A Baltimore County circuit judge denied bail yesterday for William R. Isaacs, a Baltimore man whose 1997 second-degree murder conviction was reversed in July.
Judge Alexander Wright Jr. issued his decision after a state prosecutor argued that if freed, Isaacs, 47, could pose a threat to a key witness who testified against him.
But Isaacs' lawyer, Donald Daneman, denied that his client was a danger. He asked spectators in the crowded courtroom to stand and show their support for Isaacs, who has a criminal record that includes convictions on federal extortion and witness-tampering charges. More than 40 people rose to their feet.
"They respect him. ... They are not afraid of Mr. Isaacs," said Daneman, who added that at least eight people were willing to put up homes or businesses to bail Isaacs out of the Baltimore County Detention Center.
A jury convicted Isaacs of the 1978 killing of 22-year-old Mark Schwandtner, a Towson construction worker. Schwandtner had been beaten over the head and thrown from a railroad trestle into the Gunpowder River near the Harford County line. Baltimore County Circuit Judge Christian M. Kahl sentenced Isaacs to 30 years in prison.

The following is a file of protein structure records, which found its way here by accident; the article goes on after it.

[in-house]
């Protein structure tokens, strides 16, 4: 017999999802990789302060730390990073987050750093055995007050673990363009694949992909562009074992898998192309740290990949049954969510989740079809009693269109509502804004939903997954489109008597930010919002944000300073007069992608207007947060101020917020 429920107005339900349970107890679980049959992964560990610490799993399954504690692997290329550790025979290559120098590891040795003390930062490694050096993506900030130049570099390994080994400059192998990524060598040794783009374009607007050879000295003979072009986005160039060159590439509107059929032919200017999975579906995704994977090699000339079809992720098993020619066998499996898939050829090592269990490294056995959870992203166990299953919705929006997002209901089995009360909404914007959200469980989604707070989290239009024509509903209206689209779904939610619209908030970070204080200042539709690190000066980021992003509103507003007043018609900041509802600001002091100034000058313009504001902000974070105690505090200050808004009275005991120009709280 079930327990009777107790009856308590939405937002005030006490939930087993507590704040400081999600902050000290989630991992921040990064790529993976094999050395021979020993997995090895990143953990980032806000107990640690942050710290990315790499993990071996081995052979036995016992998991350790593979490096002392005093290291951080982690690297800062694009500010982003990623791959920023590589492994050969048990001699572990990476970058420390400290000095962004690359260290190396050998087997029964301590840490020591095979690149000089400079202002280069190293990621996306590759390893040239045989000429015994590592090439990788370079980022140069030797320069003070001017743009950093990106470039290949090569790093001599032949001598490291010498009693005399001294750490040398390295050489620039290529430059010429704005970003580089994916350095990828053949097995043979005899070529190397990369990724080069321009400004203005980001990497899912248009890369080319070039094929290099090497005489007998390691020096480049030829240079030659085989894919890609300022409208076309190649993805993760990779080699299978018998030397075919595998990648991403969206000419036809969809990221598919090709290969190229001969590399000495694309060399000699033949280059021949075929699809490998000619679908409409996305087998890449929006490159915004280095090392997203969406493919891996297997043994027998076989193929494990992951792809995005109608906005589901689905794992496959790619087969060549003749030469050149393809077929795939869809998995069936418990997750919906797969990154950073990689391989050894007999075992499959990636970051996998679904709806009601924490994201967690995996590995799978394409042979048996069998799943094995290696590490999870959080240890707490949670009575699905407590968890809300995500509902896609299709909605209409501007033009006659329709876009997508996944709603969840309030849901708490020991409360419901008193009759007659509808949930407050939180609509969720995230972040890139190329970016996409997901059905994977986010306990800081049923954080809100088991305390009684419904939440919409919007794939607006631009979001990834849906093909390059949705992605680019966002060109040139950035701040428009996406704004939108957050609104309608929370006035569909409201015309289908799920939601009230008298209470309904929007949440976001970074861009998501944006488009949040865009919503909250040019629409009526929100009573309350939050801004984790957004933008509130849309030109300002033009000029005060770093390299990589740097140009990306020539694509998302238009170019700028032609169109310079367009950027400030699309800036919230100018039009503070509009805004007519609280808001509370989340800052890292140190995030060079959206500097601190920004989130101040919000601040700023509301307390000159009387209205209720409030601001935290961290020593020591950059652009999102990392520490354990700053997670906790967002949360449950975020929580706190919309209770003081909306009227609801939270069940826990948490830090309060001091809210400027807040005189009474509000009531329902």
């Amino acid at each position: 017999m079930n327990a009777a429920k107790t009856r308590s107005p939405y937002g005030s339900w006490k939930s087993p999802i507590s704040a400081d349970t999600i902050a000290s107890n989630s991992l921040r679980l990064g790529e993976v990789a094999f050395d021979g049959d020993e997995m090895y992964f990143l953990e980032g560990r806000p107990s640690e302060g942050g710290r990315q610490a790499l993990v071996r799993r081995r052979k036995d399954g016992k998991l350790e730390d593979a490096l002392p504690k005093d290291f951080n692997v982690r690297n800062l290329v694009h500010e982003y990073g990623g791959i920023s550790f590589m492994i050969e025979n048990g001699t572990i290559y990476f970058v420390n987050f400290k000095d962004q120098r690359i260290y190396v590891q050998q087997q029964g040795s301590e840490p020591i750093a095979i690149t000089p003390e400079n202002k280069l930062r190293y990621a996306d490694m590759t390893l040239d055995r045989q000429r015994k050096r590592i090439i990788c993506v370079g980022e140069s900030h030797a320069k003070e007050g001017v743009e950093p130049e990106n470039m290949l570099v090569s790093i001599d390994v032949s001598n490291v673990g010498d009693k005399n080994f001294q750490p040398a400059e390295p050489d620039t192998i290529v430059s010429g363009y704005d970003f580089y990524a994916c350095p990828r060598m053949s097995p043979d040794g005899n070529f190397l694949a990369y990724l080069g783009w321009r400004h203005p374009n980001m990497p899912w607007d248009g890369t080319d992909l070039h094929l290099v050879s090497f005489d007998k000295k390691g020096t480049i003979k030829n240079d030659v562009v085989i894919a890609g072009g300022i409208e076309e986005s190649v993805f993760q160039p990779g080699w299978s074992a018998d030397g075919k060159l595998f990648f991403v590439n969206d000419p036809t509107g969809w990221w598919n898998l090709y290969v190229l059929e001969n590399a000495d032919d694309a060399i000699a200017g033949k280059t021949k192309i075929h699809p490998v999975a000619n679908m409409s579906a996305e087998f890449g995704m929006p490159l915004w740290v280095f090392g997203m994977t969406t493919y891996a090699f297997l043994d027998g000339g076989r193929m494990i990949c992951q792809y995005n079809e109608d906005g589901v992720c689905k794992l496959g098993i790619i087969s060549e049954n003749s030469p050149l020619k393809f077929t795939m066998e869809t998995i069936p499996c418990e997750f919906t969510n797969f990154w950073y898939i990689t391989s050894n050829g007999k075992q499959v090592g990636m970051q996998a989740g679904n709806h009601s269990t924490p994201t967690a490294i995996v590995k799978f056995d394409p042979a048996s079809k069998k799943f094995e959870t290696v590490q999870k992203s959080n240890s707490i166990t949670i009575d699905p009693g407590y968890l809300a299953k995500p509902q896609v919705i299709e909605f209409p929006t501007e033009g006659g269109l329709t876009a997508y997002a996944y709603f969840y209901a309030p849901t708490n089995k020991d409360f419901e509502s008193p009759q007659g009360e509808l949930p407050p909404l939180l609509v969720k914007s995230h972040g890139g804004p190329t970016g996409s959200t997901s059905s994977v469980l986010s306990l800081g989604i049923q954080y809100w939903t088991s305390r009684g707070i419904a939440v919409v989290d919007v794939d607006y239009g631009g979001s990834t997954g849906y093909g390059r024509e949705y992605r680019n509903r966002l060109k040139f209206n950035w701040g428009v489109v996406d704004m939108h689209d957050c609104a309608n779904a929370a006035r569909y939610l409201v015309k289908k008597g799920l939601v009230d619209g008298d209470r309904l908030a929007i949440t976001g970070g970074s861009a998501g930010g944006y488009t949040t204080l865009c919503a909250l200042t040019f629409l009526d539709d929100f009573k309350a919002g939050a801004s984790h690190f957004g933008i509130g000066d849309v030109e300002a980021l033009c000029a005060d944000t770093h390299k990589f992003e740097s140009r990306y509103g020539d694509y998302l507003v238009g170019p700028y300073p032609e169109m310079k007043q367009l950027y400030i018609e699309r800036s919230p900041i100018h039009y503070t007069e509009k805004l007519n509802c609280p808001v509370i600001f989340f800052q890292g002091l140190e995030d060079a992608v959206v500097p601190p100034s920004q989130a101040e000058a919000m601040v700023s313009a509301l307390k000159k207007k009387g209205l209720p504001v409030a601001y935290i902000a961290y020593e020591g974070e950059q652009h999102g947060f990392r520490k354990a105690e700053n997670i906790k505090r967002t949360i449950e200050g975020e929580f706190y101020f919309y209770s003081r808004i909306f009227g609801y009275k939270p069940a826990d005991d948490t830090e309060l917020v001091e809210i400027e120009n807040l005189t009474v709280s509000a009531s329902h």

In July, the Court of Special Appeals reversed the conviction because Kahl failed to show lawyers in the case a note he had received from jurors saying they were deadlocked.
The jury convicted Isaacs mostly based on testimony from Charles H. Wilhelm, a onetime friend of the defendant who had become a witness for the FBI.
After the conviction was reversed, Isaacs was moved from the state prison in Hagerstown to the Baltimore County Detention Center, where Kahl ordered him held without bail. A new trial date has not been set.
Yesterday, Daneman asked for $250,000 bail, but Wright said, without explanation, that he would not alter Kahl's decision.
Assistant States Attorney James O'C. Gentry Jr. argued that Isaacs "is not the kind of defendant who should be on bail."
Wilhelm "is scared if this defendant were to get out," Gentry said. "It was this witness that the jurors believed."
But Daneman suggested that Wilhelm would be safe if Isaacs were freed. "My client never threatened Mr. Wilhelm," Daneman said.